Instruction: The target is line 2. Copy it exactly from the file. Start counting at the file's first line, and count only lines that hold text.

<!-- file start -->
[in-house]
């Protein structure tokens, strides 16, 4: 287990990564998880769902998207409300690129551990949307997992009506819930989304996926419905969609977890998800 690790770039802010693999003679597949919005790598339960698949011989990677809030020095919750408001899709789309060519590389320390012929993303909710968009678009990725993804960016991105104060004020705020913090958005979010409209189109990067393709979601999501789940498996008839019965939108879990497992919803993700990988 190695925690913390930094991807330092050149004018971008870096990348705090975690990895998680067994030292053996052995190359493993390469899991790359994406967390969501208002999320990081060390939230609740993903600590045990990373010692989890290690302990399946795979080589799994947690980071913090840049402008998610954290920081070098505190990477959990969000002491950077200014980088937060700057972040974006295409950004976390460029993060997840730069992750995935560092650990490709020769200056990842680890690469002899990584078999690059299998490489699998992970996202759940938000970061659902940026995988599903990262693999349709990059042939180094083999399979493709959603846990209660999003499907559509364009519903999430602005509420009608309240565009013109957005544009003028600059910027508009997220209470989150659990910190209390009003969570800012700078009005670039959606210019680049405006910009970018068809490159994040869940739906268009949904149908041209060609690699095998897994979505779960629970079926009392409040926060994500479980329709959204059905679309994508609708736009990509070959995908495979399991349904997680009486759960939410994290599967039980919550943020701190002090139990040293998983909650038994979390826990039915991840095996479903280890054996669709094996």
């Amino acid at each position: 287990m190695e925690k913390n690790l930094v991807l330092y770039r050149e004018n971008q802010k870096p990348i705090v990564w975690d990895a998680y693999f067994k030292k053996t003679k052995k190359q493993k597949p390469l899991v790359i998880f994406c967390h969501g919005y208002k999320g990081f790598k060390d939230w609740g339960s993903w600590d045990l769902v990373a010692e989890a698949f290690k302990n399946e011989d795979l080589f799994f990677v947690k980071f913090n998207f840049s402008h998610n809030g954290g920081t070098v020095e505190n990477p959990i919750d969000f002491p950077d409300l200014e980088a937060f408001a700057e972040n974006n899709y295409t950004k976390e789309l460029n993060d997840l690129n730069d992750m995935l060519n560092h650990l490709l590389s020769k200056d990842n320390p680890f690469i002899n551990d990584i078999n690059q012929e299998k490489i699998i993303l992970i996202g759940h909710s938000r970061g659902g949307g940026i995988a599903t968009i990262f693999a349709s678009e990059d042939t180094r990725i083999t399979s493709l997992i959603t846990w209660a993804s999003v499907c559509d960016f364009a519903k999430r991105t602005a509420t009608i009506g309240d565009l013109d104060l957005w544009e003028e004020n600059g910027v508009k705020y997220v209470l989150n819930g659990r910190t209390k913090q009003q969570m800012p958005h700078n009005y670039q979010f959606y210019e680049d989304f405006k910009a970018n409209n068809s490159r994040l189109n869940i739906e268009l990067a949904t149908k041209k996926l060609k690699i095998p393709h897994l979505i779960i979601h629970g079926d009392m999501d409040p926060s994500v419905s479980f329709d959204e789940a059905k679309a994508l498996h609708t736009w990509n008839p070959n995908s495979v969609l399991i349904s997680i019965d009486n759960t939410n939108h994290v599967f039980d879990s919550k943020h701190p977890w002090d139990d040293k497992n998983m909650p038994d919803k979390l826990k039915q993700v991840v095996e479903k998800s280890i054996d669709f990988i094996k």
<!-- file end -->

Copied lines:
């Protein structure tokens, strides 16, 4: 287990990564998880769902998207409300690129551990949307997992009506819930989304996926419905969609977890998800 690790770039802010693999003679597949919005790598339960698949011989990677809030020095919750408001899709789309060519590389320390012929993303909710968009678009990725993804960016991105104060004020705020913090958005979010409209189109990067393709979601999501789940498996008839019965939108879990497992919803993700990988 190695925690913390930094991807330092050149004018971008870096990348705090975690990895998680067994030292053996052995190359493993390469899991790359994406967390969501208002999320990081060390939230609740993903600590045990990373010692989890290690302990399946795979080589799994947690980071913090840049402008998610954290920081070098505190990477959990969000002491950077200014980088937060700057972040974006295409950004976390460029993060997840730069992750995935560092650990490709020769200056990842680890690469002899990584078999690059299998490489699998992970996202759940938000970061659902940026995988599903990262693999349709990059042939180094083999399979493709959603846990209660999003499907559509364009519903999430602005509420009608309240565009013109957005544009003028600059910027508009997220209470989150659990910190209390009003969570800012700078009005670039959606210019680049405006910009970018068809490159994040869940739906268009949904149908041209060609690699095998897994979505779960629970079926009392409040926060994500479980329709959204059905679309994508609708736009990509070959995908495979399991349904997680009486759960939410994290599967039980919550943020701190002090139990040293998983909650038994979390826990039915991840095996479903280890054996669709094996």